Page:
The international trade committee of the European Parliament just approved the free-trade agreement between the EU and Canada, CETA. It is the most ambitious and far-reaching trade agreement that the EU has ever signed. But it also includes everything that the socialists have been asking for on EU trade policy: guarantees on sustainable development, protection on public services and clarifications on all parties to pursue public policy to protect the environment and public health. Canada is also the ideal partner to strike a trade agreement with, a liberal democracy with shared values it is virtually a European country on the other side of the Atlantic. Despite this the socialists have joined the globalisation opponents in the far-left and green groups in filibustering our final plenary vote because of internal political division. With all debates we’ve had on CETA, it’s now time to give the green light and show Europe is open for business.
Yesterday, we had another debate on CETA in the committee ahead of today’s vote. It was the sixth time our committee discussed the agreement. On top of that we’ve had 12 working groups on our trade relations with Canada, two delegations to actually see the Canadian economy at place and a debate with the committee for legal affairs on specific parts of the agreement. I can tell you one thing: we heard nothing new that will change anyone’s opinion on CETA. All the arguments have been made. In fact, the opponents of CETA seemed to have ran out of any serious arguments that the literally called the agreement that we will democratically vote on today as “a threat to democracy” or “a pact with the devil”.
But the fact that we have had all the opportunities to vet the agreement through and have had numerous clarifications on any unclarities, through interpretive declarations, letters from Commissioner Malmström. I agree that no agreement can be 100 percent clear from the outset but the fact that the trade sceptics are finding new issues before we vote makes it totally clear: they are not looking for serious answers on questions, they are just filibustering our final vote.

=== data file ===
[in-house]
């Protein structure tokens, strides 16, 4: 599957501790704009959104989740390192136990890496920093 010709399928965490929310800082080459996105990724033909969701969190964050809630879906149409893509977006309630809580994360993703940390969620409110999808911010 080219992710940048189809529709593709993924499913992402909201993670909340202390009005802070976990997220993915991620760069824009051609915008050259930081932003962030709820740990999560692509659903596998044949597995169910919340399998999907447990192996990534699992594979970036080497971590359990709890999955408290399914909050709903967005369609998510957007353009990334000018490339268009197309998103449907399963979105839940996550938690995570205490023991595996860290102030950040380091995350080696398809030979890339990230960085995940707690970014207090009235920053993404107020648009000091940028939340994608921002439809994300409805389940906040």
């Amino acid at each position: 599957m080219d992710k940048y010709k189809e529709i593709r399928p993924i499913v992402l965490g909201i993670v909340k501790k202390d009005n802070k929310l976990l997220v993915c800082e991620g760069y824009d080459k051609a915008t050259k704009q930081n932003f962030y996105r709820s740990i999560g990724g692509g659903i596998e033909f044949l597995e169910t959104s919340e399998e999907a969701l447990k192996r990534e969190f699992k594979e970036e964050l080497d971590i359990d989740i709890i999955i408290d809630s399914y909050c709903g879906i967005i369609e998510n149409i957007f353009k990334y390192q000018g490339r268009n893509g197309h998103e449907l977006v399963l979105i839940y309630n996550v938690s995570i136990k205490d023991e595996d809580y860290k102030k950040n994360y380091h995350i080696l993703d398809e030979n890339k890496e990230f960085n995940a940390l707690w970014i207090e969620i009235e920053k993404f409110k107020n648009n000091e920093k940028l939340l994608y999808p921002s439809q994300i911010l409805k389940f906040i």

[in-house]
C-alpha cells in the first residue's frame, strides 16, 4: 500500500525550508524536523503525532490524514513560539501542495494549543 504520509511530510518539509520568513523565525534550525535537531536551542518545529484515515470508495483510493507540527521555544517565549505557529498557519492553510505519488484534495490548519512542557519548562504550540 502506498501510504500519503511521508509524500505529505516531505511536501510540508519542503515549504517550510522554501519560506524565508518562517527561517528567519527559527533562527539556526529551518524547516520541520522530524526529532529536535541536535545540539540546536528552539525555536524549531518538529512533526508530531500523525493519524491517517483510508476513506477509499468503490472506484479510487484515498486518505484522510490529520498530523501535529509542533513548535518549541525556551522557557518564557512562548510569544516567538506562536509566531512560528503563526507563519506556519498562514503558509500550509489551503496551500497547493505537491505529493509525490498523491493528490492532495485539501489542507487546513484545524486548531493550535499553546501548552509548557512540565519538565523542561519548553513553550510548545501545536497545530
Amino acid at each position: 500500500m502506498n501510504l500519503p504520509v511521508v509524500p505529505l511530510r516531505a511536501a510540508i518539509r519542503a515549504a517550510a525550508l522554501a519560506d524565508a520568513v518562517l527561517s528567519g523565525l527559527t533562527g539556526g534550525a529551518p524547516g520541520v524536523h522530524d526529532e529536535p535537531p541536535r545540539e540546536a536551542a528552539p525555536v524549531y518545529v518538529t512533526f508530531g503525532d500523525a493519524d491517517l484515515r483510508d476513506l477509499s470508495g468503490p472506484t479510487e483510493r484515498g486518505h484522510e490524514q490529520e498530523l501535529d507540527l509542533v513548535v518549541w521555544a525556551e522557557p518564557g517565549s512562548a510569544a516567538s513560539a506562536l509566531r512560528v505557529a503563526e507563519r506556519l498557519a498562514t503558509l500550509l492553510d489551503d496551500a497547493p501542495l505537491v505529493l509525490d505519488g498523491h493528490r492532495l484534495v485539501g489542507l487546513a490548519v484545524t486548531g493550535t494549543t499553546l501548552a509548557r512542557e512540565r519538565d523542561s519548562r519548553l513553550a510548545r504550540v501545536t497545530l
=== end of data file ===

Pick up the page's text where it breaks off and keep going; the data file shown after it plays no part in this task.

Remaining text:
Unsurprisingly, the extreme groups on the left and on the right are doing everything they can to stop the vote but they have found an ally: the socialist group. Time after another, they have asked for a postponement of the vote both in the committee and in plenary. They backtracked from previous decisions on what committees to have opinions and First, they managed to postpone the plenary vote from December last year to mid-February. But once again, they are playing a political game to try postpone the vote to March. It doesn’t matter that their responsible MEP Sorin Moisa is saying all things have been examined and wants to proceed with a vote. The socialist group leadership under Gianni Pittella is playing a silly political game to wait until we decide, despite all arguments having been heard.
It’s not the usual behaviour of their group. Agreements with more problematic countries such as southern Africa, South Korea or Uzbekistan have been approved with much less debate. Instead, they are blocking an agreement that has all the provisions they have asked for in previous resolutions because of political pride.
When other countries are turning more protectionist and pulling themselves out signed trade agreements this is bad. Europe needs to show we can stand for our words in trade negotiations and that we want to cooperate with like-minded countries such as Canada. Yesterday, Canada was turned down by the United States as Donald Trump pulled the US out of their latest agreement, the TPP. Today, our committee sent a strong signal to Canada and other partners that Europe wants freer trade and wants clear rules for globalisation. It’s time the entire European Parliament gets to say that as well.